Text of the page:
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Regional Council support for flyover is “deficient,” says councillor

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A Wellington Regional Councillor has today criticised his council’s support for the flyover at the Basin Reserve. The Regional Council today said it was sending a supportive submission to the board of inquiry which is to decide on resource consent hearing for the flyover. But Councillor Paul Bruce disagrees with the submission. Here’s his criticism.

Media release from Paul Bruce
The Greater Wellington Regional Council’s submission to the EPA Board is deficient in that it doesn’t address its non-compliance with the council’s Regional Land Transport 2010-40 strategy.

It also doesn’t address PM2.5 particulates generated from high traffic flows already not meeting international guidelines for the protection of residents within 200 metres of major roads.

According to Basin Reserve Alternatives NZTA/WCC report page 86, the planned flyover will result in:
– increased traffic flows of 19% vehicles per day on Vivian Street
– increase of 9% vehicles per day on Kent Tce
– two way flow increase of 13% per day on Adelaide Road
– traffic flow increase of 13% per day on Buckle Street

And 2000 local residents live within 200 metres of the Basin Reserve roads.

An ARUP/OPUS Dec 2012 study, which is yet to be circulated to Councillors, concludes that the RONS and by implication the Basin project will result in decreasing Public transport and active mode share from 2021. It shows carbon dioxide emissions increasing, and veh-km in congested conditions increasing 2011-41 by about 100% in the AM peak (fig 6-4).

The report states on page 27: “This increase is particularly pronounced in the Wellington area with congested vehicle-km increasing by over 60% between 2021 and 2031. This is largely due to the RoNS projects to the north being completed and increasing demands on the Wellington network.”

The Basin flyover construction is planned ahead of public transport improvements, ahead of the provision of safe cycle ways and in spite of international research that indicates that these type of structures create a whole new set of safety problems with a loss of amenity. It also destroys the visual lines towards the sea.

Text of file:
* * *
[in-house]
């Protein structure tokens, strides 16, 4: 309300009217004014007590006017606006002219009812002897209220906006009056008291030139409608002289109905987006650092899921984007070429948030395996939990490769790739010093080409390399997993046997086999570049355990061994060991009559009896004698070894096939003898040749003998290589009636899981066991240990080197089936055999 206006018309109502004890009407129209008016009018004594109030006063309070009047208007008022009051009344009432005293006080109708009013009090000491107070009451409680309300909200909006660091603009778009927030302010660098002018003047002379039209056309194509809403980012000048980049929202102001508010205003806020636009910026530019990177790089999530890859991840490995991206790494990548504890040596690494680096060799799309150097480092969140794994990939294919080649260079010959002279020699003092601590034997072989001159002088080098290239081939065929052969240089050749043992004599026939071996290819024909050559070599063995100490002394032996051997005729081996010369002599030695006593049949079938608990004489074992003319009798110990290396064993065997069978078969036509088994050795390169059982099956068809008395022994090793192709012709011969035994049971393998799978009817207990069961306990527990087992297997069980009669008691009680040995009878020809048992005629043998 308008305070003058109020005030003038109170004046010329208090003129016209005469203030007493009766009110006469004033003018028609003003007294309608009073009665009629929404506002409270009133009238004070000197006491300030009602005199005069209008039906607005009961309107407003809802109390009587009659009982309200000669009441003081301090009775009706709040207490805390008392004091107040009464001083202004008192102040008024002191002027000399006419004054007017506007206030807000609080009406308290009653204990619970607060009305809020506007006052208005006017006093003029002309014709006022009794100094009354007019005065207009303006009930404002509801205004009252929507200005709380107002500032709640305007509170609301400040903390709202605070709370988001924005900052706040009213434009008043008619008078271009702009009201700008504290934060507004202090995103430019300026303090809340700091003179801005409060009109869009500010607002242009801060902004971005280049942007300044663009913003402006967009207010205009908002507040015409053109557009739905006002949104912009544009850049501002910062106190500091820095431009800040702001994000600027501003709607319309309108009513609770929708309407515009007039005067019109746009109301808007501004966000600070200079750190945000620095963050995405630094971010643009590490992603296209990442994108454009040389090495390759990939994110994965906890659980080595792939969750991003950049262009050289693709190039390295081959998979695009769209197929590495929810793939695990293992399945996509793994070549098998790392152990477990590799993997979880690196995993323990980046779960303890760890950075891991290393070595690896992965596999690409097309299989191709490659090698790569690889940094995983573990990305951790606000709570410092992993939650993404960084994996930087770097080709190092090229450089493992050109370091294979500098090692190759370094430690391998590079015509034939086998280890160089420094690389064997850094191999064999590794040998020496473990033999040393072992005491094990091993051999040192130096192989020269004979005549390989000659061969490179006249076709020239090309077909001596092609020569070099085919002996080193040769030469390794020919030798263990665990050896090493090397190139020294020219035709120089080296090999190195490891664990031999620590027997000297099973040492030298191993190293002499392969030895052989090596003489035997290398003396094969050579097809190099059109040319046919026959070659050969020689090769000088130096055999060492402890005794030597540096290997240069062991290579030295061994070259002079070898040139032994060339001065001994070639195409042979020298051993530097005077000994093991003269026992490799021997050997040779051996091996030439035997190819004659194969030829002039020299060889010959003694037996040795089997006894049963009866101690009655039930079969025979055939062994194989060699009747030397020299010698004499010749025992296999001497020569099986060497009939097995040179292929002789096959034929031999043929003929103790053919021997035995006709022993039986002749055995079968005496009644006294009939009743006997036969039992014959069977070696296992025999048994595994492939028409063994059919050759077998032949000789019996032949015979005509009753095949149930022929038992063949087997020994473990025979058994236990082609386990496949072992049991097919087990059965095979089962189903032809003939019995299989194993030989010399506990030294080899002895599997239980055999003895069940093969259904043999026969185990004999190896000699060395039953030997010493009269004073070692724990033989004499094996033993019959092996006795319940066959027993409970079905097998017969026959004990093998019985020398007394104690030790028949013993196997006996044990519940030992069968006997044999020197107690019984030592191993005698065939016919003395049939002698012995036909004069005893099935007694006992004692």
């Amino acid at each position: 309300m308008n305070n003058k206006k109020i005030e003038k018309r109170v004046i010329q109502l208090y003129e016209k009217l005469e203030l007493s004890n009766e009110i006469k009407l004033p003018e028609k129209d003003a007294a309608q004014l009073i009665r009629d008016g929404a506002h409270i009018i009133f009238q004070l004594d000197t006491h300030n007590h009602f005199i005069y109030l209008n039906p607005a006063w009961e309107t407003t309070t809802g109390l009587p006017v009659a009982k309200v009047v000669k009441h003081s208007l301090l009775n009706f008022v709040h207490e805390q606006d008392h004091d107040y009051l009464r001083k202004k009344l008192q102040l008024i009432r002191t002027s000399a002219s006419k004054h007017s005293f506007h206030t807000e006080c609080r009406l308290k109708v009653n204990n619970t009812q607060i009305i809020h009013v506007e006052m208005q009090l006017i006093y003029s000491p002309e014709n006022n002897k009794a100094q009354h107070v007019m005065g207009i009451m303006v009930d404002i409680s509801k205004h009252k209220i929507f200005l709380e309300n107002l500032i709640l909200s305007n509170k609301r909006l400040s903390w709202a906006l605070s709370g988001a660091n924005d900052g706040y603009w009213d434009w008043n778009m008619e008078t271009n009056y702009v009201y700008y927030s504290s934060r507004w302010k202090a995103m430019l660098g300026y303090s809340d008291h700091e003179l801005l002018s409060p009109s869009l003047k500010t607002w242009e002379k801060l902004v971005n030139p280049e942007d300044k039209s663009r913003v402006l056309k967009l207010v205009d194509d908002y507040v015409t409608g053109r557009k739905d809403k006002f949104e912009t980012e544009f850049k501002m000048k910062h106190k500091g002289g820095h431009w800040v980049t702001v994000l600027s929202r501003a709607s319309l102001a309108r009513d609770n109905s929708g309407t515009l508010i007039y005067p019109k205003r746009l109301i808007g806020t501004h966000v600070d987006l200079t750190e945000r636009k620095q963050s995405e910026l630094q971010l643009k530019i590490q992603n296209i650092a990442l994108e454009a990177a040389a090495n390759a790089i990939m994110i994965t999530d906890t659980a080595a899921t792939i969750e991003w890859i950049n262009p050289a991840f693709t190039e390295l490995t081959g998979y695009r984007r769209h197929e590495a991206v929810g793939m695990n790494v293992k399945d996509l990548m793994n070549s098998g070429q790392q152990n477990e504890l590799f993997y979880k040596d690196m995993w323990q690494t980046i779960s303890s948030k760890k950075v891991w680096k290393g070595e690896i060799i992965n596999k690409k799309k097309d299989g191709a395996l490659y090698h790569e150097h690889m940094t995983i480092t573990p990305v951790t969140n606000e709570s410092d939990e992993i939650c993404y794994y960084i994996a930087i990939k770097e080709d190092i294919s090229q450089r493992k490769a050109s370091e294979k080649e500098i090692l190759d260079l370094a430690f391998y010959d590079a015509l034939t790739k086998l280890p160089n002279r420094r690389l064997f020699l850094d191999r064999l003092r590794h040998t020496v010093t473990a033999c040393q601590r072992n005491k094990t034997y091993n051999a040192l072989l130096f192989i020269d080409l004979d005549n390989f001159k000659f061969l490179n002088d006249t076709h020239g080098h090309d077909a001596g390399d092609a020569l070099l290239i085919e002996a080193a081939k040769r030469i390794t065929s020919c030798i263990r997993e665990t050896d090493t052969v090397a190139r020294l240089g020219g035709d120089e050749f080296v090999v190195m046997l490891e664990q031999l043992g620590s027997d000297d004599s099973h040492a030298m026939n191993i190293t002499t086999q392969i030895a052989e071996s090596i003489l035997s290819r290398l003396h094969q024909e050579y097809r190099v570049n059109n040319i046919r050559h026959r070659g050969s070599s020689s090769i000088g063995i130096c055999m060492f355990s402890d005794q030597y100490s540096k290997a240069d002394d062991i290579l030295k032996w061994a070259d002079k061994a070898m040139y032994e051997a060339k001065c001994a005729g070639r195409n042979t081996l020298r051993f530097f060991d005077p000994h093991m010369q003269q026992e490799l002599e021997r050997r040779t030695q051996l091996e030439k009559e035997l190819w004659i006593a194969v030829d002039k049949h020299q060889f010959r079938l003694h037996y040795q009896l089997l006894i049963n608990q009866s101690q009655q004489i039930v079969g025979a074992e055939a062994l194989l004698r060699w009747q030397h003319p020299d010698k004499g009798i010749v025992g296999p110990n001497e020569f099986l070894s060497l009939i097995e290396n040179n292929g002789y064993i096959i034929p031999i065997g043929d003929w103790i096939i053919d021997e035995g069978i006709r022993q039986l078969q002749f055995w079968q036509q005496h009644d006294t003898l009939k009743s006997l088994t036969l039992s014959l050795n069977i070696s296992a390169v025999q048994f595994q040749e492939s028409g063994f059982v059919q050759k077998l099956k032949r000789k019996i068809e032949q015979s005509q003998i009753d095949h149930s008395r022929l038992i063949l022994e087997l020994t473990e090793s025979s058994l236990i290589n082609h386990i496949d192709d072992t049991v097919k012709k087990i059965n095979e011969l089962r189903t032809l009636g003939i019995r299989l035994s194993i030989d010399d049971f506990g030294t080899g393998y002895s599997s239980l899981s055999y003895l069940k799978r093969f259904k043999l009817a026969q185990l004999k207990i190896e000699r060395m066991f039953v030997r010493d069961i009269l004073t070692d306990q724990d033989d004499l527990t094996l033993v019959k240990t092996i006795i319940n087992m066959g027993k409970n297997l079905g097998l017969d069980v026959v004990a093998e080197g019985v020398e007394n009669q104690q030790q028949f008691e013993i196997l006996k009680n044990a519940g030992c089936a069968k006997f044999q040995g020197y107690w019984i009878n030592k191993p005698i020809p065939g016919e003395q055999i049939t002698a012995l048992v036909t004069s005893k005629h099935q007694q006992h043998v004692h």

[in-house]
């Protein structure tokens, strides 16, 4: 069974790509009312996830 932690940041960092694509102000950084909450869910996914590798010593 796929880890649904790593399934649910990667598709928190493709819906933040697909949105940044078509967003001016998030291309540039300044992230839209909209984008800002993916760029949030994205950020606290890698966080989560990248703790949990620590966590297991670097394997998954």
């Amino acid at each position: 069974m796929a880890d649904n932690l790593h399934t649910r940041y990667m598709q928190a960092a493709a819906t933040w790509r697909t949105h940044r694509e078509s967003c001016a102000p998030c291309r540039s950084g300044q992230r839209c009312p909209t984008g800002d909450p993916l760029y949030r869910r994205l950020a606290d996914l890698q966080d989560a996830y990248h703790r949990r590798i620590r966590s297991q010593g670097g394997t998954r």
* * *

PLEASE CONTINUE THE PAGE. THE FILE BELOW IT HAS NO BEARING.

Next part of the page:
But mostly importantly, the Basin flyover will not meet the most important challenges facing us today, reducing our greenhouse emissions and encouraging modal shift to more sustainable forms of transport.

This submission does not address adequately our own strategic targets and the key actions of the Wellington Regional Land Transport Strategy. It does not comply with at least four out of the seven Key outcomes due to forecast increased traffic congestion, decreased PT peak period mode share, decreased mode share for pedestrians and cyclists, and greenhouse gas emissions.

Present congestion problems relate to:
– the fleet of single passenger taxis from the Airport by business and chief executives
– school children dropped off at local colleges in private vehicles

This congestion can be addressed by reducing the number of cars on the roads by the provision of improved public transport services and safe cycle routes. This strategy would then meet the objectives of our RLTS.

And can improved traffic flow be obtained through lane adjustments and light phasing as suggested by Richard Reid, avoiding the negative amenity impacts, cost and negative RLTS outcomes of a Basin Reserve flyover?

Councillors must heed Prof. Peter Newman, John Curtin Distinguished Professor of Sustainability and Board member of Infrastructure Australia, who stated cities that were getting people out of their cars were flourishing in the 21st century, and vote against this submission.

Councillors Paul Bruce and Daran Ponter voted against the draft Regional Council submission supporting the Transport Agency’s application for a flyover at the Basin Reserve.

Comment from Councillor Chris Laidlaw
The only way a dedicated public transport link can get past the Basin Reserve is by grade separation (in other words separating either the north-south or the east -west route from the other). It is also now established beyond any doubt that the only way we can do this without resorting to wildly expensive tunneling, is via a flyover of some kind. That is all that is on offer from NZTA, and the regional council in its submission on the project has recognised that reality and opted for the public transport benefits in terms of walking, cycling and faster bus movements. The flyover isn’t a good solution in any other respect and we have reached this point as a result of a deeply flawed process; one in which the NZTA makes up its mind in advance what option it wants and leaves the councils with a take it or leave it decision.